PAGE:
Elliot Blackburn

Plymouth University, Bristol University, University of West England

GitHub for the Classroom

This article was origionally posted on www.elliotblackburn.com.

As many of you know, I am both a University student, and a strong advocate of git. I think education and version control fit together like two peas in a pod. I’ve been banging on about it for ages in person, and after reading through this great article from Alexey Zagalsky I thought I should make my own proposal. I’m not going to discuss the reasons I think it should be used as I’ve gone on about that enough in the past. Instead I’m providing a proposal for how a University course (or module) should use git and GitHub.

GitHub account per student and staff member

This is pretty straight forward, each student and staff member involved will need a GitHub account. With the GitHub Education scheme you can even get a bunch of free stuff, including some free private repositories.

Chances are that you and the students will use this for work outside of the classroom. This gives a great “foot-in-the-door” for both git and github. You’ll be encouraging open source contributions right from the get go. What’s more, all the students work can be attributed to them for when they leave. GitHub is used by a lot of developers, being able to have a profile that has been active for a while before applying for jobs is a great start for any student.

Organisation for your department

This is the first step, you’ll want an organisation for your department. You’ll have all of your staff added to this as people that can create new repositories and push commits to them directly. Pretty simple, set up a nice logo and fill out the profile and you’re good to go!

Module Repository

This repository is what it says on the tin. A repository for a module is a great place to start and gives you a single place to put all of the module resources. GitHub has great support for markdown so you should be able to easily and quickly format any documents.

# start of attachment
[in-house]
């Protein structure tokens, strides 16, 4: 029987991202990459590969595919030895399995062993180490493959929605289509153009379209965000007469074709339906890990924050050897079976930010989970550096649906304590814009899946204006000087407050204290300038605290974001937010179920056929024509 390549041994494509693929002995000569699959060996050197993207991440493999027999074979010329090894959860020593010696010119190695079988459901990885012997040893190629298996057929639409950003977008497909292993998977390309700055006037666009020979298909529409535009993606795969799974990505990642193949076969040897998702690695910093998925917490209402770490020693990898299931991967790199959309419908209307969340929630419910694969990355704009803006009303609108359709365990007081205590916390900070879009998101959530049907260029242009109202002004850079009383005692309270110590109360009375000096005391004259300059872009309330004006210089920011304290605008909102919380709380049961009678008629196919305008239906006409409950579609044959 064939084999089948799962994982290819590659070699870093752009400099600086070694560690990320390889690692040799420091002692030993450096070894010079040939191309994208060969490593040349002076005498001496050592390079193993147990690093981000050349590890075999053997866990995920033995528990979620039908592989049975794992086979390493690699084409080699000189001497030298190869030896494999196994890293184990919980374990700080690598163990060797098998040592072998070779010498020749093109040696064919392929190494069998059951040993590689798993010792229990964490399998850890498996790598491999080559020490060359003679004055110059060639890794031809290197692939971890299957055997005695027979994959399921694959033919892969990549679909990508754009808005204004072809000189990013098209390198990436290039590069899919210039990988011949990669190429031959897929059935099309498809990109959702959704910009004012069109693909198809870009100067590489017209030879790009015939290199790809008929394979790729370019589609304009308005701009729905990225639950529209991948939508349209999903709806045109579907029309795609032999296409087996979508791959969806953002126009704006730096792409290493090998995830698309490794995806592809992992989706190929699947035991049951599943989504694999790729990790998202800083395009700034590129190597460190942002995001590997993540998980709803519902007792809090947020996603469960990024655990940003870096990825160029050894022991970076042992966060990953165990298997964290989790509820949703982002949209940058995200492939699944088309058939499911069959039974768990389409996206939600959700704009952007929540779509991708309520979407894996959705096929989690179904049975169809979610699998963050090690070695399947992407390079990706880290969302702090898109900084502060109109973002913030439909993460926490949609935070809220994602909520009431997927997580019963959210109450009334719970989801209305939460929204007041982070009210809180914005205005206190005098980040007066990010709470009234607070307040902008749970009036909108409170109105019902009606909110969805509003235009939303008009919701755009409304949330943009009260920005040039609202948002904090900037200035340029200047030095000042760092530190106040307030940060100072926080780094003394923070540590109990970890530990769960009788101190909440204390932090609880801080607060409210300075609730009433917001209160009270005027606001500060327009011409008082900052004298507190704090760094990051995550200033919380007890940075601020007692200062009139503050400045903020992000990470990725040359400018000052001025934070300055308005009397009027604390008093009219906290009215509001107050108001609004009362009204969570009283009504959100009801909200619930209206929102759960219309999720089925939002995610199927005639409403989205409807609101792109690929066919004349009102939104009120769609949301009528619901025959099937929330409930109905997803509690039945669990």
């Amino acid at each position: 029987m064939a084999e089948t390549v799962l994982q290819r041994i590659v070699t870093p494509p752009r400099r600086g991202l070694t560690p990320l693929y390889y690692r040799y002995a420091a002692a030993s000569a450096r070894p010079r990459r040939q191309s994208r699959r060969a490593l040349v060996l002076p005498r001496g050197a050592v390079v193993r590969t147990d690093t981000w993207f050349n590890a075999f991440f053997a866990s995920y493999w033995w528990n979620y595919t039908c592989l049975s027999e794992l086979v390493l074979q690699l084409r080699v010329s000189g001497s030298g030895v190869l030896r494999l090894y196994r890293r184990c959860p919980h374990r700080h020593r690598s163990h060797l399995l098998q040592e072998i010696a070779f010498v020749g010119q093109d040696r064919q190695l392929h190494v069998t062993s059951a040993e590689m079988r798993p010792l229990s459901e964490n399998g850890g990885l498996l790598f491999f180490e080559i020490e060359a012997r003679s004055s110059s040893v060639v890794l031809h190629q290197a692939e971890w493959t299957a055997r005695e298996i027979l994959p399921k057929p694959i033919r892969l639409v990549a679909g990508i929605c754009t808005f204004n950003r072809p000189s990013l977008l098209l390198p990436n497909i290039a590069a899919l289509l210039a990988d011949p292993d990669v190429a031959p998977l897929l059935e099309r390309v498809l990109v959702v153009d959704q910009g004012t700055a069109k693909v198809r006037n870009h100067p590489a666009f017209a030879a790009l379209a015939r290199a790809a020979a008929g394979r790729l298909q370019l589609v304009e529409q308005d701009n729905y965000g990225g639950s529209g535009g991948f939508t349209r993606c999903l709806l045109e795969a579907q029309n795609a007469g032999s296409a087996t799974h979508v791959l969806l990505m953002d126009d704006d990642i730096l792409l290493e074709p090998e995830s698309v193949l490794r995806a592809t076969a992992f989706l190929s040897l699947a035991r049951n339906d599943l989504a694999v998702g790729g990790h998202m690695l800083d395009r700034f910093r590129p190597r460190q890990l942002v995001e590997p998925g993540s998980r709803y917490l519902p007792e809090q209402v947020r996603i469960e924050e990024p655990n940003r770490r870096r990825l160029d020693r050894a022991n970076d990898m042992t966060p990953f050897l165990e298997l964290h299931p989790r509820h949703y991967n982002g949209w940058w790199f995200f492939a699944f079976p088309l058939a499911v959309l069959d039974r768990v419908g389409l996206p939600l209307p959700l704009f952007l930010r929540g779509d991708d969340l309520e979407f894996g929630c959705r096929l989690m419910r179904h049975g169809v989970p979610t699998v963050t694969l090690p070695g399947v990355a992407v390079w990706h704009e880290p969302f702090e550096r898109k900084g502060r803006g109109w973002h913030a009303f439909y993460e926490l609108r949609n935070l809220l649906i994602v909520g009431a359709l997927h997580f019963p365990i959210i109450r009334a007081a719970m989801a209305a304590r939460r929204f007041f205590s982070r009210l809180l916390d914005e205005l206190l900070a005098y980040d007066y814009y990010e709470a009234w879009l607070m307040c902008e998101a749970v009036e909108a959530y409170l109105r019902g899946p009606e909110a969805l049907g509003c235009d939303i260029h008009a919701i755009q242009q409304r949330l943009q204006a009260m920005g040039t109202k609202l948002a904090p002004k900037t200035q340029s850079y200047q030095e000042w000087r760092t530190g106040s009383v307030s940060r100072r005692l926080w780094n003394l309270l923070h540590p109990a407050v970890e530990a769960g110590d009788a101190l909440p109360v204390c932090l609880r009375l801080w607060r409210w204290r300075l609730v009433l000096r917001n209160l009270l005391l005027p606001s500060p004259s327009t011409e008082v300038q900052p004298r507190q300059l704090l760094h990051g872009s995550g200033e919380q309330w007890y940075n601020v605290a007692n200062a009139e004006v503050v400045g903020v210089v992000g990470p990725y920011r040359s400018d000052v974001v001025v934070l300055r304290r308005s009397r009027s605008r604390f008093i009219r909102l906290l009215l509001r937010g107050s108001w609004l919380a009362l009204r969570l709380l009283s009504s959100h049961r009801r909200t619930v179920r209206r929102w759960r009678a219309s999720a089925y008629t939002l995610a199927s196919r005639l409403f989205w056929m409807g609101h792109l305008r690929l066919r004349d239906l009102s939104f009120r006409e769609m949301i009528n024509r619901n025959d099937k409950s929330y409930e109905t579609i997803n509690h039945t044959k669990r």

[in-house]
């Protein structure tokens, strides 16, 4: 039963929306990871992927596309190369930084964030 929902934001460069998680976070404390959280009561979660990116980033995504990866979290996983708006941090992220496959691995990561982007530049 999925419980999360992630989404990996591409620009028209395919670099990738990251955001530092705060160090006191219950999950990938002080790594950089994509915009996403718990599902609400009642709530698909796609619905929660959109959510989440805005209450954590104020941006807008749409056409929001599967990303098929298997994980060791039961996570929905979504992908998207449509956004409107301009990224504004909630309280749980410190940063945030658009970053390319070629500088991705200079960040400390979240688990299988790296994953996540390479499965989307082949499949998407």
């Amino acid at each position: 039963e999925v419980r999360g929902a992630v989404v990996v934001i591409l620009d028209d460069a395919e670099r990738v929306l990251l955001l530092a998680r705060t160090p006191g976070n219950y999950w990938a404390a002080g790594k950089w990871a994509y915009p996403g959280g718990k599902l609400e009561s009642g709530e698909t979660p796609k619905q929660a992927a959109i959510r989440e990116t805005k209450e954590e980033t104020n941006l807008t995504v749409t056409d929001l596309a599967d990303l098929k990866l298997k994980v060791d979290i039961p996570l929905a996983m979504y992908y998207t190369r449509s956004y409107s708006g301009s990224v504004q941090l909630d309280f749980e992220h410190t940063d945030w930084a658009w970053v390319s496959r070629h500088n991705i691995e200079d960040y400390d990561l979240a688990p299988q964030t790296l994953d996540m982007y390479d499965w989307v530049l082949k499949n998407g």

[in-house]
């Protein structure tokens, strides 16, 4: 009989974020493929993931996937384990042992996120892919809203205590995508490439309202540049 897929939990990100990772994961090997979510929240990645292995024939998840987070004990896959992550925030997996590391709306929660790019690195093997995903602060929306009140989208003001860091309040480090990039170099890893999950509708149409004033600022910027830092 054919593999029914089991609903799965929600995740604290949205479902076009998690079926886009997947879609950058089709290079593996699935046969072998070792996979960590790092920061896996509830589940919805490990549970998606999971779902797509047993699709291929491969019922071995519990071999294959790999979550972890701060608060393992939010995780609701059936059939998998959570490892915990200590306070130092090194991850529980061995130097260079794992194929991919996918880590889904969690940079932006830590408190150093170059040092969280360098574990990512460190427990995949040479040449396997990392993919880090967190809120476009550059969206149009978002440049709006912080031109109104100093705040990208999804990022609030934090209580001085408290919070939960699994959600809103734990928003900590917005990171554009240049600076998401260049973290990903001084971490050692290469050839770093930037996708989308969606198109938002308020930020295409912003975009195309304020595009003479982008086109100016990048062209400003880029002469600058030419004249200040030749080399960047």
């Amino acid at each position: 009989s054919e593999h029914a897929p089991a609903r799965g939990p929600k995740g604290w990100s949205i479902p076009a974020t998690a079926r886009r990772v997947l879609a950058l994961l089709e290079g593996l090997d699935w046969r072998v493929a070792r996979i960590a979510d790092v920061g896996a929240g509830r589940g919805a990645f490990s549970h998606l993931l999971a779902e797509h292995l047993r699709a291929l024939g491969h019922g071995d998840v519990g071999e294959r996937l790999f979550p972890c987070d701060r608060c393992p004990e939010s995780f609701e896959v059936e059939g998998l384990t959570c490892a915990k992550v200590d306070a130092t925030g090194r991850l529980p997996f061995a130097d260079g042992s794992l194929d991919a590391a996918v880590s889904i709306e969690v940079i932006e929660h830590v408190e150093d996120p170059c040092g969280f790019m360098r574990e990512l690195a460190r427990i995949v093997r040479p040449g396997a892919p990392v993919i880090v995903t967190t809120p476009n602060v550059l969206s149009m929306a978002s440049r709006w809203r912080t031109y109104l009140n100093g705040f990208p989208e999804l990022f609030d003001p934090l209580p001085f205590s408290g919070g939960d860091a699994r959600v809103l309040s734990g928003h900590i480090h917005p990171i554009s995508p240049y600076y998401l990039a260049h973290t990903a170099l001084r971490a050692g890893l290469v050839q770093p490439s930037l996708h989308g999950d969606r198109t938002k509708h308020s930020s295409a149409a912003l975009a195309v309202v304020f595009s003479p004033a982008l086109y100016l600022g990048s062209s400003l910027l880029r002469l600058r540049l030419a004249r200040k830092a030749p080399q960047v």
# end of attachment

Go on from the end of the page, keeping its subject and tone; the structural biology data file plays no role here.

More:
Lecture content

Generally I’d expect to see a markdown document per lecture / lab. This would give a really clean and fast way to navigate the module content. Using markdown you can also include any images, diagrams, and code snippets. You can also really easily turn a markdown file into slides using things like Remark, this way you don’t have to duplicate the information just to present it.

A student will be able to see the repository and clone it down to have all the module content in one easy place on their computer. As updates are you released, students can instantly see them and take the changes if they want local copies. Alternatively they can just use GitHub to view them all in the browser.


This is where it starts getting fun. Students should be encouraged to create issues to ask questions, this way it’s totally public and everyone can see them. As a teacher, you can easily triage them using tags and even close them when they’re finished with. Now, not only can a student submit a query very quickly and easily but you can also get others involved. If another student has a similar question then they can tag onto it and you can create a literal discussion that is logged forever, all without the pain of email. In addition, you can also mention other staff members to draft in their expertise if a question is a bit out of your field.